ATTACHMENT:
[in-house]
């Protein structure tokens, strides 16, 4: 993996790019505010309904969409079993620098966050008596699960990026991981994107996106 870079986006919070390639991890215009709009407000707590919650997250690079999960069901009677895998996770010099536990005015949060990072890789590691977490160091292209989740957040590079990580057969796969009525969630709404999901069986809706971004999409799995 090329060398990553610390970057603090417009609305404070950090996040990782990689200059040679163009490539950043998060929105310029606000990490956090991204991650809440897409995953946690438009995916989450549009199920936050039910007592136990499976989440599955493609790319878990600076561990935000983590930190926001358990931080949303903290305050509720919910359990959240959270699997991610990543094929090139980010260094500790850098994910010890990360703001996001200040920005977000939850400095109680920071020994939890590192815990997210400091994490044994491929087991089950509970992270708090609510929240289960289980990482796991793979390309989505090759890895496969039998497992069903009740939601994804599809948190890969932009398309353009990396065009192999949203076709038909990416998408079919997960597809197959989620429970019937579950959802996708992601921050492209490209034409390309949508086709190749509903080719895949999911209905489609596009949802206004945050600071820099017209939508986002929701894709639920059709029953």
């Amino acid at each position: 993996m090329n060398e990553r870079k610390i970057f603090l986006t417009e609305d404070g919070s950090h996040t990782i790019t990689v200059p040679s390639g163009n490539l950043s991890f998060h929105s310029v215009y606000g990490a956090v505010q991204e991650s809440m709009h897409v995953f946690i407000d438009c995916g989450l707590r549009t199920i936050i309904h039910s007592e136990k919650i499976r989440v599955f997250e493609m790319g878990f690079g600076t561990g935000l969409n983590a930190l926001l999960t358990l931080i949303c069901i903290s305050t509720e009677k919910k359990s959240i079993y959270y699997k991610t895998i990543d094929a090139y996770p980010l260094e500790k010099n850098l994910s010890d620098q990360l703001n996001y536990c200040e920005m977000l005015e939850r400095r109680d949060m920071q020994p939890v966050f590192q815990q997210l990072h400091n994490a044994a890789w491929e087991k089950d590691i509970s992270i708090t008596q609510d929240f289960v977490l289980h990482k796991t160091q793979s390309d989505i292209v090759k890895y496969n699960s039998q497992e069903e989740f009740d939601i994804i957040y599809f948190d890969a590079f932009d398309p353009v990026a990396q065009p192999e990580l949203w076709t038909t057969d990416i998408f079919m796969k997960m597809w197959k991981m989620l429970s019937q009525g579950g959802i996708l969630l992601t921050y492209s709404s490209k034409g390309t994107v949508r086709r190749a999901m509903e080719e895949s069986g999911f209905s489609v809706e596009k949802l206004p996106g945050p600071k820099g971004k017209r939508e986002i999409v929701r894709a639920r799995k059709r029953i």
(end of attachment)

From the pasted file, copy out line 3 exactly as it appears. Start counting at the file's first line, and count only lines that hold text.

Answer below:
């Amino acid at each position: 993996m090329n060398e990553r870079k610390i970057f603090l986006t417009e609305d404070g919070s950090h996040t990782i790019t990689v200059p040679s390639g163009n490539l950043s991890f998060h929105s310029v215009y606000g990490a956090v505010q991204e991650s809440m709009h897409v995953f946690i407000d438009c995916g989450l707590r549009t199920i936050i309904h039910s007592e136990k919650i499976r989440v599955f997250e493609m790319g878990f690079g600076t561990g935000l969409n983590a930190l926001l999960t358990l931080i949303c069901i903290s305050t509720e009677k919910k359990s959240i079993y959270y699997k991610t895998i990543d094929a090139y996770p980010l260094e500790k010099n850098l994910s010890d620098q990360l703001n996001y536990c200040e920005m977000l005015e939850r400095r109680d949060m920071q020994p939890v966050f590192q815990q997210l990072h400091n994490a044994a890789w491929e087991k089950d590691i509970s992270i708090t008596q609510d929240f289960v977490l289980h990482k796991t160091q793979s390309d989505i292209v090759k890895y496969n699960s039998q497992e069903e989740f009740d939601i994804i957040y599809f948190d890969a590079f932009d398309p353009v990026a990396q065009p192999e990580l949203w076709t038909t057969d990416i998408f079919m796969k997960m597809w197959k991981m989620l429970s019937q009525g579950g959802i996708l969630l992601t921050y492209s709404s490209k034409g390309t994107v949508r086709r190749a999901m509903e080719e895949s069986g999911f209905s489609v809706e596009k949802l206004p996106g945050p600071k820099g971004k017209r939508e986002i999409v929701r894709a639920r799995k059709r029953i």